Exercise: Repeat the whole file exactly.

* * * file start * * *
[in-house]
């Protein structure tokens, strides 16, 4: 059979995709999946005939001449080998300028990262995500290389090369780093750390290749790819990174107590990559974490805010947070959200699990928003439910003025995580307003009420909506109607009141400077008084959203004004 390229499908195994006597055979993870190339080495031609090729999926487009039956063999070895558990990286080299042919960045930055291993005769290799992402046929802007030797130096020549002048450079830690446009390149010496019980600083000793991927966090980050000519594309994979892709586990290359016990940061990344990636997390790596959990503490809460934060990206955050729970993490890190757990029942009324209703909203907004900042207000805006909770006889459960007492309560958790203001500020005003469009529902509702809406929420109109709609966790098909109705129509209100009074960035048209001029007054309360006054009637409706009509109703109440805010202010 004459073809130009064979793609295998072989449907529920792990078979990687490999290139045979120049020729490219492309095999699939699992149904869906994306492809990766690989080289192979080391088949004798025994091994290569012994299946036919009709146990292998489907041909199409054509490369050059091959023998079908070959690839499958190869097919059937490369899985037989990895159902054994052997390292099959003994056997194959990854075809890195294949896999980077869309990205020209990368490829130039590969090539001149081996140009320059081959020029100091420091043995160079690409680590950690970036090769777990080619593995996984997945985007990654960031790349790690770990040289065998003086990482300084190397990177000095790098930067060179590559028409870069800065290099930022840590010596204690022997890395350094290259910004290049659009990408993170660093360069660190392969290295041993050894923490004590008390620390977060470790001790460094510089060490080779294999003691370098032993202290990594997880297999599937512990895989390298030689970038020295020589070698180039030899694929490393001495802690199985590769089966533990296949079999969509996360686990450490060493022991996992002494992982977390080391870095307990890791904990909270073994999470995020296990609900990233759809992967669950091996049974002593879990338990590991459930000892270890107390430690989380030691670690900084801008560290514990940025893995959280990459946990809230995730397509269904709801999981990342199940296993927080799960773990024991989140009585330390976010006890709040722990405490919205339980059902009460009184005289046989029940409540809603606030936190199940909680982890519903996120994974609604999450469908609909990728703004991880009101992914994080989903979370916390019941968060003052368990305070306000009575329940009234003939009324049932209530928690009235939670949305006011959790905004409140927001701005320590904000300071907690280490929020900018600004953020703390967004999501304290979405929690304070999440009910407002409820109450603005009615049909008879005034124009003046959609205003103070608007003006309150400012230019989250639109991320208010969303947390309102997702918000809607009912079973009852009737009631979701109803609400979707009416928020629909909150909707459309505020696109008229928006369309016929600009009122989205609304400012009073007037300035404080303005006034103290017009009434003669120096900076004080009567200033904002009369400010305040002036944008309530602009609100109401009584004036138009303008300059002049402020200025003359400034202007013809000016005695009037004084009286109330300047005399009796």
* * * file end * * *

[in-house]
């Protein structure tokens, strides 16, 4: 059979995709999946005939001449080998300028990262995500290389090369780093750390290749790819990174107590990559974490805010947070959200699990928003439910003025995580307003009420909506109607009141400077008084959203004004 390229499908195994006597055979993870190339080495031609090729999926487009039956063999070895558990990286080299042919960045930055291993005769290799992402046929802007030797130096020549002048450079830690446009390149010496019980600083000793991927966090980050000519594309994979892709586990290359016990940061990344990636997390790596959990503490809460934060990206955050729970993490890190757990029942009324209703909203907004900042207000805006909770006889459960007492309560958790203001500020005003469009529902509702809406929420109109709609966790098909109705129509209100009074960035048209001029007054309360006054009637409706009509109703109440805010202010 004459073809130009064979793609295998072989449907529920792990078979990687490999290139045979120049020729490219492309095999699939699992149904869906994306492809990766690989080289192979080391088949004798025994091994290569012994299946036919009709146990292998489907041909199409054509490369050059091959023998079908070959690839499958190869097919059937490369899985037989990895159902054994052997390292099959003994056997194959990854075809890195294949896999980077869309990205020209990368490829130039590969090539001149081996140009320059081959020029100091420091043995160079690409680590950690970036090769777990080619593995996984997945985007990654960031790349790690770990040289065998003086990482300084190397990177000095790098930067060179590559028409870069800065290099930022840590010596204690022997890395350094290259910004290049659009990408993170660093360069660190392969290295041993050894923490004590008390620390977060470790001790460094510089060490080779294999003691370098032993202290990594997880297999599937512990895989390298030689970038020295020589070698180039030899694929490393001495802690199985590769089966533990296949079999969509996360686990450490060493022991996992002494992982977390080391870095307990890791904990909270073994999470995020296990609900990233759809992967669950091996049974002593879990338990590991459930000892270890107390430690989380030691670690900084801008560290514990940025893995959280990459946990809230995730397509269904709801999981990342199940296993927080799960773990024991989140009585330390976010006890709040722990405490919205339980059902009460009184005289046989029940409540809603606030936190199940909680982890519903996120994974609604999450469908609909990728703004991880009101992914994080989903979370916390019941968060003052368990305070306000009575329940009234003939009324049932209530928690009235939670949305006011959790905004409140927001701005320590904000300071907690280490929020900018600004953020703390967004999501304290979405929690304070999440009910407002409820109450603005009615049909008879005034124009003046959609205003103070608007003006309150400012230019989250639109991320208010969303947390309102997702918000809607009912079973009852009737009631979701109803609400979707009416928020629909909150909707459309505020696109008229928006369309016929600009009122989205609304400012009073007037300035404080303005006034103290017009009434003669120096900076004080009567200033904002009369400010305040002036944008309530602009609100109401009584004036138009303008300059002049402020200025003359400034202007013809000016005695009037004084009286109330300047005399009796």